You can almost hear vintage America breathing a sigh of relief — the midcentury modern design exhibition at the Denver Museum of Art celebrates a time of post-War optimism, rejuvenation and experimentation.
Architects and designers led the country in a giant exhale, welcoming a bright (if sometimes avocado-green) future in everything from decor to advertising, toys to dinnerware. “Serious Play: Design in Midcentury America” features some 40 designers in more than 250 pieces, complemented by a soundtrack including 1950s bossa nova.
At the start of the atomic age, designers dispensed with formality and let loose. The period, late 1940s through ‘60s, has been celebrated in imitations and knockoffs ever since. (Of course the exhibit concludes with a gift shop, where more such items are for sale.)
If you played with Tinkertoys or windup tops as a kid, if you admired the progressive energy of George Nelson’s wall clocks modeled on sunflowers or balls, or if you visited the Monsanto House of the Future at Disneyland’s Tomorrowland back in the day, this sprawling show is a jolt of nostalgia. Even if you can spot an Eames plastic or plywood chair or an Irving Harper Marshmallow sofa at 50 paces, there is lots to learn about the textile designs by Ruth Adler Schnee and Alexander Girard screen print on linen accompanying them.
“Serious Play,” co-organized by DAM and the Milwaukee Art Museum, launched last fall in Milwaukee before traveling here for a May 5 opening. Darrin Alfred, DAM’s curator of architecture and design, co-curated the show with Monica Obniski, of the Milwaukee Art Museum.
The whimsical show is organized in three groupings, focused on the American home, child’s play and corporate approaches to design. The corporate section is least impressive despite the Paul Rand marketing artwork for El Producto cigars, the Braniff travel posters and Alcoa’s aluminum designs. (Typifying the mood of the era, a vintage Alcoa ad reads, “Forecast: There’s a world of aluminum in the wonderful world of tomorrow.”) The home furnishings and kids’ toys most effectively bring the serious play narrative to life.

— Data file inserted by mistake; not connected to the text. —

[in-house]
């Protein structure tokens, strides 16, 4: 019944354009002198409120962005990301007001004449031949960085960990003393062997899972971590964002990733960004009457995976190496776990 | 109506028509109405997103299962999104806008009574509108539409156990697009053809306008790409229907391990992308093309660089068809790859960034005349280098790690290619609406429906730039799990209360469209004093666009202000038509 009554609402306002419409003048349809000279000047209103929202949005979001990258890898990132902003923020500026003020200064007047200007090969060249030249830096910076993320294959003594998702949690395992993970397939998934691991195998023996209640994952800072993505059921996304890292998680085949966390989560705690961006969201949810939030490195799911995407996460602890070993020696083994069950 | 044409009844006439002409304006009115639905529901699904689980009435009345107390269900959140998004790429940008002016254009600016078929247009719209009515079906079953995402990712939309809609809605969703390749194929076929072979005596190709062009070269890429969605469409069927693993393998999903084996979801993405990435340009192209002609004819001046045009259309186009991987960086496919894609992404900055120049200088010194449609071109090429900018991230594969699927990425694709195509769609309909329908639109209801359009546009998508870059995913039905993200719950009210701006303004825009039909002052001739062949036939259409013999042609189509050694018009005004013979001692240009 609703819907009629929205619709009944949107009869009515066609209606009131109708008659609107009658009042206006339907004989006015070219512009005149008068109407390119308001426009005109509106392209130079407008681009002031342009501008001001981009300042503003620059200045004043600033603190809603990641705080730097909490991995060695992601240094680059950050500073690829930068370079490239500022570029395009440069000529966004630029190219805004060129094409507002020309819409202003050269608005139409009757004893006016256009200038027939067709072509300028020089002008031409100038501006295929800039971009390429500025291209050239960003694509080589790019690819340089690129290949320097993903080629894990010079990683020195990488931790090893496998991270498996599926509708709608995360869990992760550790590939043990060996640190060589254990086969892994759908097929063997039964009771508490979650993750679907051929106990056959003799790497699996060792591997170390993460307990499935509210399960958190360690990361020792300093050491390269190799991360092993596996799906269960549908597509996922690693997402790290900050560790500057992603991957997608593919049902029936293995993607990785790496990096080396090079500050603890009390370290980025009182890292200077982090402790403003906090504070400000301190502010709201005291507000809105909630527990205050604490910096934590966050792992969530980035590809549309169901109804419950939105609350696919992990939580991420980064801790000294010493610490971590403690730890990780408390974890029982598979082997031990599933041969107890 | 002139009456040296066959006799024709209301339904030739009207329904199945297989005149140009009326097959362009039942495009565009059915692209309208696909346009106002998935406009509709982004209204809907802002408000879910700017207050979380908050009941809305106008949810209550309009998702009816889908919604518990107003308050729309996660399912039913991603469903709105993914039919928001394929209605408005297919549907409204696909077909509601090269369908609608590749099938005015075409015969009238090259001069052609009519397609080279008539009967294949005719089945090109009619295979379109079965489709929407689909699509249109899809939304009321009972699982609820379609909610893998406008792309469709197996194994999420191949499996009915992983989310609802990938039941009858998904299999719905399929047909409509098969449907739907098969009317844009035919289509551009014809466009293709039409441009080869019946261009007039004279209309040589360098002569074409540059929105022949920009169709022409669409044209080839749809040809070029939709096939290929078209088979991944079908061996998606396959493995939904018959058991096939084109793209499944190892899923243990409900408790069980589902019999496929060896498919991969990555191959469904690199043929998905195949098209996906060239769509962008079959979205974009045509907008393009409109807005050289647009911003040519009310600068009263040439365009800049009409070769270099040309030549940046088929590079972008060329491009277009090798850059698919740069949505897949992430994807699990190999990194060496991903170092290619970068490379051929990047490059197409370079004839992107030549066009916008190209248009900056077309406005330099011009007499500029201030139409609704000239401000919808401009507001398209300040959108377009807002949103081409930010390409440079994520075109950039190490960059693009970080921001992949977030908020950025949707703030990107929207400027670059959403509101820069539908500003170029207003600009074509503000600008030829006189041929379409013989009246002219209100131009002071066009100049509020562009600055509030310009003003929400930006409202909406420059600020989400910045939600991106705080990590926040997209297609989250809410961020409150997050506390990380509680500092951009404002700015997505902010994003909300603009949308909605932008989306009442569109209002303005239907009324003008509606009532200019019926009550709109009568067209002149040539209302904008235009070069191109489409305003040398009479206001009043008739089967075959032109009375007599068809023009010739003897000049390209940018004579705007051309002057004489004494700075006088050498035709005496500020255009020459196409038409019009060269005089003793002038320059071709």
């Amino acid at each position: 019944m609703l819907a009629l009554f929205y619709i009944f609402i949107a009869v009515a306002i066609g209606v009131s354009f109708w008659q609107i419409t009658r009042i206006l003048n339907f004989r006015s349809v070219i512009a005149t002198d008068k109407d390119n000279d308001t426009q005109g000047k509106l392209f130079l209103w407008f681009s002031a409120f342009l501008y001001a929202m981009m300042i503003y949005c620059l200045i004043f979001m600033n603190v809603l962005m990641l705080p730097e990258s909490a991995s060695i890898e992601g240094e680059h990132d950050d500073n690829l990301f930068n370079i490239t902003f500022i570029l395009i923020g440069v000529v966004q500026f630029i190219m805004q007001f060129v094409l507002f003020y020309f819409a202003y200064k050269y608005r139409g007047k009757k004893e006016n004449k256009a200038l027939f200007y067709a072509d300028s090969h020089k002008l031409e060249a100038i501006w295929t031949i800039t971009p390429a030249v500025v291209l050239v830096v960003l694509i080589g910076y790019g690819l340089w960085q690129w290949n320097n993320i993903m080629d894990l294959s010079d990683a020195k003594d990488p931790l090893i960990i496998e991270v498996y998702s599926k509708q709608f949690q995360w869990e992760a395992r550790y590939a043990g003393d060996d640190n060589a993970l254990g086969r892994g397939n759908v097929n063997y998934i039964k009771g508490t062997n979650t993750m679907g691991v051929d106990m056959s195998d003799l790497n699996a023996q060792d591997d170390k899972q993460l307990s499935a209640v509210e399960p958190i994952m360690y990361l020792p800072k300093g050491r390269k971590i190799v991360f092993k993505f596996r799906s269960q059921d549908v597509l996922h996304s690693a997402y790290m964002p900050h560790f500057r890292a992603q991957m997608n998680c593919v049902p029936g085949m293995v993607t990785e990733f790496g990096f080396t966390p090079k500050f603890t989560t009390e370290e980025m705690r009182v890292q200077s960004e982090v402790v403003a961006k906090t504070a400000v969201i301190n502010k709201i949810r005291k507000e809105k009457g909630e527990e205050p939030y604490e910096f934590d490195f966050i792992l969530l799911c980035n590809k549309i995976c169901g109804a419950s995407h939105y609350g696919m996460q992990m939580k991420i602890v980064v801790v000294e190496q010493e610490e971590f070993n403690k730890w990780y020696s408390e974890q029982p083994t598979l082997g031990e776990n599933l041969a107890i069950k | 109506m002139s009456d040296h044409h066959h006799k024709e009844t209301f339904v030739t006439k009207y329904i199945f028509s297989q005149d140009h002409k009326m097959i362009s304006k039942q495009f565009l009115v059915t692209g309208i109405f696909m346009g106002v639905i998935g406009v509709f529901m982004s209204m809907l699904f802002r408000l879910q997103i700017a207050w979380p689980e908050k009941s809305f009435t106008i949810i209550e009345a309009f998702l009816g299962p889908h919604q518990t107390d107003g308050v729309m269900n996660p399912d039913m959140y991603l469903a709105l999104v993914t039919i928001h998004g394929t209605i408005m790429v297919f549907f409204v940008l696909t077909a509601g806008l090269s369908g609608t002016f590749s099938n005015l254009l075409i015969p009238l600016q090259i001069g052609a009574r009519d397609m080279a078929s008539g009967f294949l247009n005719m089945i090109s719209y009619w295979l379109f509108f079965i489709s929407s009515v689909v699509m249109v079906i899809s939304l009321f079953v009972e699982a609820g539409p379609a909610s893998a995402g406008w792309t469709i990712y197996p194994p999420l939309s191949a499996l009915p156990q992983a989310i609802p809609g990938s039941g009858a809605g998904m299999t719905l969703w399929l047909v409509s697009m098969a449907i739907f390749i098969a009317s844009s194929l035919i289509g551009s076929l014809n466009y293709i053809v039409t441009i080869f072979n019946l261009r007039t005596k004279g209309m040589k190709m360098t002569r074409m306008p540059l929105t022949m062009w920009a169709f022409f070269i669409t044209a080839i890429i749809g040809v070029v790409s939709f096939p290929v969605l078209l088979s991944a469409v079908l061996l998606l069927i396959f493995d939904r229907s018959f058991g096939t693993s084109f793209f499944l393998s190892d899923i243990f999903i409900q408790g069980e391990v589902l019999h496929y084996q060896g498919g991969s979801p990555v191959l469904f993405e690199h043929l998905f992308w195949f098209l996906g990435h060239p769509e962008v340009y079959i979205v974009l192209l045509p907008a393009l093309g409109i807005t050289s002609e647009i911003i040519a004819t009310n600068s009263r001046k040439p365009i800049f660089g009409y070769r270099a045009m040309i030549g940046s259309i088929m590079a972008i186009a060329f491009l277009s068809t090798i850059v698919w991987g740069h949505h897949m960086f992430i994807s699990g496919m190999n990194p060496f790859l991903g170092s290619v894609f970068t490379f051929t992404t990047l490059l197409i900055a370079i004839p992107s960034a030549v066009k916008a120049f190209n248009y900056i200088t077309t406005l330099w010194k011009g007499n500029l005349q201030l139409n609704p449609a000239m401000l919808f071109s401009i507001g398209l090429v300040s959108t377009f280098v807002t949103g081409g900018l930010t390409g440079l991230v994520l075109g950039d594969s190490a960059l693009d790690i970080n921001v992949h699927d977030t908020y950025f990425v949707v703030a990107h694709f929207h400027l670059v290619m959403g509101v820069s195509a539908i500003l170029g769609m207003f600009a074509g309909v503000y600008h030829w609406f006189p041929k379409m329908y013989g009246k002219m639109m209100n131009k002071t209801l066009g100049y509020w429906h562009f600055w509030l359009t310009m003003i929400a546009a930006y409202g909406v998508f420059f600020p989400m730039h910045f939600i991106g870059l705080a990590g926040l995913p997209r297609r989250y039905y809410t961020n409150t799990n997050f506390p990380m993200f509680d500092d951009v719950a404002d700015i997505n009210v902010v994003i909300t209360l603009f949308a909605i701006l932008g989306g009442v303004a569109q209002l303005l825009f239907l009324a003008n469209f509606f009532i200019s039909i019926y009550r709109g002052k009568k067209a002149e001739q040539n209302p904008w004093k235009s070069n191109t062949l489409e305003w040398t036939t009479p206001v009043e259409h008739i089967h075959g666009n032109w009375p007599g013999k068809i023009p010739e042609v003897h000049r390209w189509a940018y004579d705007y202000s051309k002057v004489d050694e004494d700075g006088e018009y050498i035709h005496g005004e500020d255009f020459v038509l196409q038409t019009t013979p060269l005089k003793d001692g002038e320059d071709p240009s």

Husband and wife team Charles and Ray Eames seem to dominate overall, from furniture to storage units to toy prototypes. Their motto, “take your pleasure seriously,” informs the whole show.
Among the serious playthings featured is one with a Colorado connection: Herbert Bayer’s Kaleidoscreen, installed in Aspen, is featured as a model and in a vintage photograph here.
Where does Colorado fit in in terms of exhibiting the midcentury modern ethos? “Our museums have significant strength in this area,” said co-curator Darrin Alfred, DAM’s curator of architecture and design. He noted Denver grew exponentially in the post-War era, experiencing a boom that resulted in the Arapahoe Acres neighborhood, for example. There was plenty to draw on, including from the neighboring Kirkland Museum.
Alfred’s only regret as co-curator was not having access to the Eames’ solar toy, “the Do-Nothing Machine,” to exhibit. It is represented in photographs and films.
The works are familiar, not least because pop culture has kept the style front and center (see “Mad Men” and “The Marvelous Mrs. Maisel.”) And while museums have featured certain of the artists’ works before, Alfred claims this is the first time this large a sampling has been brought together.
While fashion is not included and lighting is only minimally referenced, the idea was to “narrow the focus,” he said, to living spaces, toys designed by architects and corporate installations created by architects and designers. It’s certainly a fun assemblage — and that’s the point.
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